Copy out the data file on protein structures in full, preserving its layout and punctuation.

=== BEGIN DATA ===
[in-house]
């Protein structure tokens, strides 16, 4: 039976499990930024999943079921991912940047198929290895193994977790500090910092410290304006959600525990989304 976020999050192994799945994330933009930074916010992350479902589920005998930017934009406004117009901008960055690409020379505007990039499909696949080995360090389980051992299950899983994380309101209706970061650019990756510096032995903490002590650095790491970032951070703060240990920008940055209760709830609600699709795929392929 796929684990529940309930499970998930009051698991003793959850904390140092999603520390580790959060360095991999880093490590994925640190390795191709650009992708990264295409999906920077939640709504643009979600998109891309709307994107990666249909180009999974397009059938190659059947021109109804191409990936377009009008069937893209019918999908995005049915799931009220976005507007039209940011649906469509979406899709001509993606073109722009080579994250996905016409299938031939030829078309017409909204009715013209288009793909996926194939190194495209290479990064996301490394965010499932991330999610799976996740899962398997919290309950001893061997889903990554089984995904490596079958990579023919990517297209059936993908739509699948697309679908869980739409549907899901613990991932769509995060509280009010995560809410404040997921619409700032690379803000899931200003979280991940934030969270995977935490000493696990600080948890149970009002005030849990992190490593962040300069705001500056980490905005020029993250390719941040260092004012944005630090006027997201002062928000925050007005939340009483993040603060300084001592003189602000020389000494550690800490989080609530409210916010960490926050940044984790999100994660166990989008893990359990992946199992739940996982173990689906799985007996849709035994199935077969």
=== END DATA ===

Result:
[in-house]
């Protein structure tokens, strides 16, 4: 039976499990930024999943079921991912940047198929290895193994977790500090910092410290304006959600525990989304 976020999050192994799945994330933009930074916010992350479902589920005998930017934009406004117009901008960055690409020379505007990039499909696949080995360090389980051992299950899983994380309101209706970061650019990756510096032995903490002590650095790491970032951070703060240990920008940055209760709830609600699709795929392929 796929684990529940309930499970998930009051698991003793959850904390140092999603520390580790959060360095991999880093490590994925640190390795191709650009992708990264295409999906920077939640709504643009979600998109891309709307994107990666249909180009999974397009059938190659059947021109109804191409990936377009009008069937893209019918999908995005049915799931009220976005507007039209940011649906469509979406899709001509993606073109722009080579994250996905016409299938031939030829078309017409909204009715013209288009793909996926194939190194495209290479990064996301490394965010499932991330999610799976996740899962398997919290309950001893061997889903990554089984995904490596079958990579023919990517297209059936993908739509699948697309679908869980739409549907899901613990991932769509995060509280009010995560809410404040997921619409700032690379803000899931200003979280991940934030969270995977935490000493696990600080948890149970009002005030849990992190490593962040300069705001500056980490905005020029993250390719941040260092004012944005630090006027997201002062928000925050007005939340009483993040603060300084001592003189602000020389000494550690800490989080609530409210916010960490926050940044984790999100994660166990989008893990359990992946199992739940996982173990689906799985007996849709035994199935077969």